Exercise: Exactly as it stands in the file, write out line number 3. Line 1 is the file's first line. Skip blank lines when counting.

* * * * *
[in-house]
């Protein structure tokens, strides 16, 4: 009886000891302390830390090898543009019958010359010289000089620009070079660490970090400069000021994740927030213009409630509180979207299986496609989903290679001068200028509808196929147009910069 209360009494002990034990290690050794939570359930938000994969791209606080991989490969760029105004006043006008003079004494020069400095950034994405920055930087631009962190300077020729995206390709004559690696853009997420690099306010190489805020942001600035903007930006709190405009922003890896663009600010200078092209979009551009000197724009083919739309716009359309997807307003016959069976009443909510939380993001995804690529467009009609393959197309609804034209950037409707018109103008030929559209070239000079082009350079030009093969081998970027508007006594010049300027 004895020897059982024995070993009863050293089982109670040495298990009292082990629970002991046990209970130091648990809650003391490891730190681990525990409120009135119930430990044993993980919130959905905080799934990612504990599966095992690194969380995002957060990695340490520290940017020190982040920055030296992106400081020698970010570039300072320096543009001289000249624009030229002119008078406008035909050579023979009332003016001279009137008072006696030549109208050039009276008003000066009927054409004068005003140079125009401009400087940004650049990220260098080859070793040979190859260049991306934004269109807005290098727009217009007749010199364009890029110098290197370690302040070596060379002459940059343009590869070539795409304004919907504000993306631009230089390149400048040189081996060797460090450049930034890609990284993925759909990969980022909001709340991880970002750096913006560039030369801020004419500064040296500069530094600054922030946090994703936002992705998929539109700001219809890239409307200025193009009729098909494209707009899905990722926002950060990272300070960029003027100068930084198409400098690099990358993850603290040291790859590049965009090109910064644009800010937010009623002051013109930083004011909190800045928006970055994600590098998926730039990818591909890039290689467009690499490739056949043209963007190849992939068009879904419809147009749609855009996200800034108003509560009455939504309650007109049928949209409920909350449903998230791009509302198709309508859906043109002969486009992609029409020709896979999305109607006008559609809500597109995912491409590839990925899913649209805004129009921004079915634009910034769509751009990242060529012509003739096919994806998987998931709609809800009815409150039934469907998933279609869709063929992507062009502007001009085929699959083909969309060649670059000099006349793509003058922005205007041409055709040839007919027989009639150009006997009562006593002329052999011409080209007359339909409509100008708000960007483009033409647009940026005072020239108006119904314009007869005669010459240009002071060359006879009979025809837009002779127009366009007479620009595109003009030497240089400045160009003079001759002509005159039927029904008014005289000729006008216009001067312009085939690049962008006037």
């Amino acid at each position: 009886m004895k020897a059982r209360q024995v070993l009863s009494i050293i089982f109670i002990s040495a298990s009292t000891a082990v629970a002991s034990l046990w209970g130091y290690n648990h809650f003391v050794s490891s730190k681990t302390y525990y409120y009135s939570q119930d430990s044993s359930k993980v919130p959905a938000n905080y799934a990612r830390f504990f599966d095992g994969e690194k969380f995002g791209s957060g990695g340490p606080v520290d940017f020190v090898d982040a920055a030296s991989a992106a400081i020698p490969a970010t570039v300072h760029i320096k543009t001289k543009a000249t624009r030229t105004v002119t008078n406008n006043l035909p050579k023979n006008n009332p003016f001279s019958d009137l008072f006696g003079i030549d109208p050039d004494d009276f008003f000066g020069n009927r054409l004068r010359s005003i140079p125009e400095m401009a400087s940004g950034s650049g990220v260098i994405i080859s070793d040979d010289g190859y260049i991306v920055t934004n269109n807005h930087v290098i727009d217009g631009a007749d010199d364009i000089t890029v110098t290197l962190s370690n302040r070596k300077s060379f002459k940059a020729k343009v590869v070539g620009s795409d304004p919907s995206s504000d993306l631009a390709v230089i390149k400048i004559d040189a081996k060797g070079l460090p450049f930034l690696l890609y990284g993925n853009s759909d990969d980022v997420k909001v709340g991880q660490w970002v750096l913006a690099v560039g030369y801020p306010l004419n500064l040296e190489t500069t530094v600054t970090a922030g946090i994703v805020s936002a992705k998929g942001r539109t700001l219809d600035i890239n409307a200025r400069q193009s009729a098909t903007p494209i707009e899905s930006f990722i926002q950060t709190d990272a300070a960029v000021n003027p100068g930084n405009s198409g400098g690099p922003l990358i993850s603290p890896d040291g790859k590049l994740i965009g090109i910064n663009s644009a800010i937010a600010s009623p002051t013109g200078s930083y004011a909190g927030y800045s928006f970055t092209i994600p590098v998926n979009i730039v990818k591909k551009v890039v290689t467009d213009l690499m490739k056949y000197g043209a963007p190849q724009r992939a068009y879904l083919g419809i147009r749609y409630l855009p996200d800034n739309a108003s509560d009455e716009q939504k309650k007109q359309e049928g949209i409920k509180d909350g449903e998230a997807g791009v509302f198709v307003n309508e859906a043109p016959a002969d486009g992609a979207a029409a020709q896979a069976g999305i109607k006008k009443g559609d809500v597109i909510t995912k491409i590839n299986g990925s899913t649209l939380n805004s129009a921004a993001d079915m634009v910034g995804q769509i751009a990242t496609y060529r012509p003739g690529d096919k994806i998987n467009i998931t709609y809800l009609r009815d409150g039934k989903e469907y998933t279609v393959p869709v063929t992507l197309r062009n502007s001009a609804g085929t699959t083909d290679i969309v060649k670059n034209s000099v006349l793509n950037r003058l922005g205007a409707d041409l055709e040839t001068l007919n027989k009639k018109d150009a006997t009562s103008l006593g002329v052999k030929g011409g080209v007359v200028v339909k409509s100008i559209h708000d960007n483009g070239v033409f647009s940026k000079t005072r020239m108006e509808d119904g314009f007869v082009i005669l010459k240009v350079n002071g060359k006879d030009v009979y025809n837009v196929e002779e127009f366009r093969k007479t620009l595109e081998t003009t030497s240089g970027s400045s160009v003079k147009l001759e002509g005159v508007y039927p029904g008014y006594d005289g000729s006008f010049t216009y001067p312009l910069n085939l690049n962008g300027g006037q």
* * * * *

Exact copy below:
């Amino acid at each position: 009886m004895k020897a059982r209360q024995v070993l009863s009494i050293i089982f109670i002990s040495a298990s009292t000891a082990v629970a002991s034990l046990w209970g130091y290690n648990h809650f003391v050794s490891s730190k681990t302390y525990y409120y009135s939570q119930d430990s044993s359930k993980v919130p959905a938000n905080y799934a990612r830390f504990f599966d095992g994969e690194k969380f995002g791209s957060g990695g340490p606080v520290d940017f020190v090898d982040a920055a030296s991989a992106a400081i020698p490969a970010t570039v300072h760029i320096k543009t001289k543009a000249t624009r030229t105004v002119t008078n406008n006043l035909p050579k023979n006008n009332p003016f001279s019958d009137l008072f006696g003079i030549d109208p050039d004494d009276f008003f000066g020069n009927r054409l004068r010359s005003i140079p125009e400095m401009a400087s940004g950034s650049g990220v260098i994405i080859s070793d040979d010289g190859y260049i991306v920055t934004n269109n807005h930087v290098i727009d217009g631009a007749d010199d364009i000089t890029v110098t290197l962190s370690n302040r070596k300077s060379f002459k940059a020729k343009v590869v070539g620009s795409d304004p919907s995206s504000d993306l631009a390709v230089i390149k400048i004559d040189a081996k060797g070079l460090p450049f930034l690696l890609y990284g993925n853009s759909d990969d980022v997420k909001v709340g991880q660490w970002v750096l913006a690099v560039g030369y801020p306010l004419n500064l040296e190489t500069t530094v600054t970090a922030g946090i994703v805020s936002a992705k998929g942001r539109t700001l219809d600035i890239n409307a200025r400069q193009s009729a098909t903007p494209i707009e899905s930006f990722i926002q950060t709190d990272a300070a960029v000021n003027p100068g930084n405009s198409g400098g690099p922003l990358i993850s603290p890896d040291g790859k590049l994740i965009g090109i910064n663009s644009a800010i937010a600010s009623p002051t013109g200078s930083y004011a909190g927030y800045s928006f970055t092209i994600p590098v998926n979009i730039v990818k591909k551009v890039v290689t467009d213009l690499m490739k056949y000197g043209a963007p190849q724009r992939a068009y879904l083919g419809i147009r749609y409630l855009p996200d800034n739309a108003s509560d009455e716009q939504k309650k007109q359309e049928g949209i409920k509180d909350g449903e998230a997807g791009v509302f198709v307003n309508e859906a043109p016959a002969d486009g992609a979207a029409a020709q896979a069976g999305i109607k006008k009443g559609d809500v597109i909510t995912k491409i590839n299986g990925s899913t649209l939380n805004s129009a921004a993001d079915m634009v910034g995804q769509i751009a990242t496609y060529r012509p003739g690529d096919k994806i998987n467009i998931t709609y809800l009609r009815d409150g039934k989903e469907y998933t279609v393959p869709v063929t992507l197309r062009n502007s001009a609804g085929t699959t083909d290679i969309v060649k670059n034209s000099v006349l793509n950037r003058l922005g205007a409707d041409l055709e040839t001068l007919n027989k009639k018109d150009a006997t009562s103008l006593g002329v052999k030929g011409g080209v007359v200028v339909k409509s100008i559209h708000d960007n483009g070239v033409f647009s940026k000079t005072r020239m108006e509808d119904g314009f007869v082009i005669l010459k240009v350079n002071g060359k006879d030009v009979y025809n837009v196929e002779e127009f366009r093969k007479t620009l595109e081998t003009t030497s240089g970027s400045s160009v003079k147009l001759e002509g005159v508007y039927p029904g008014y006594d005289g000729s006008f010049t216009y001067p312009l910069n085939l690049n962008g300027g006037q």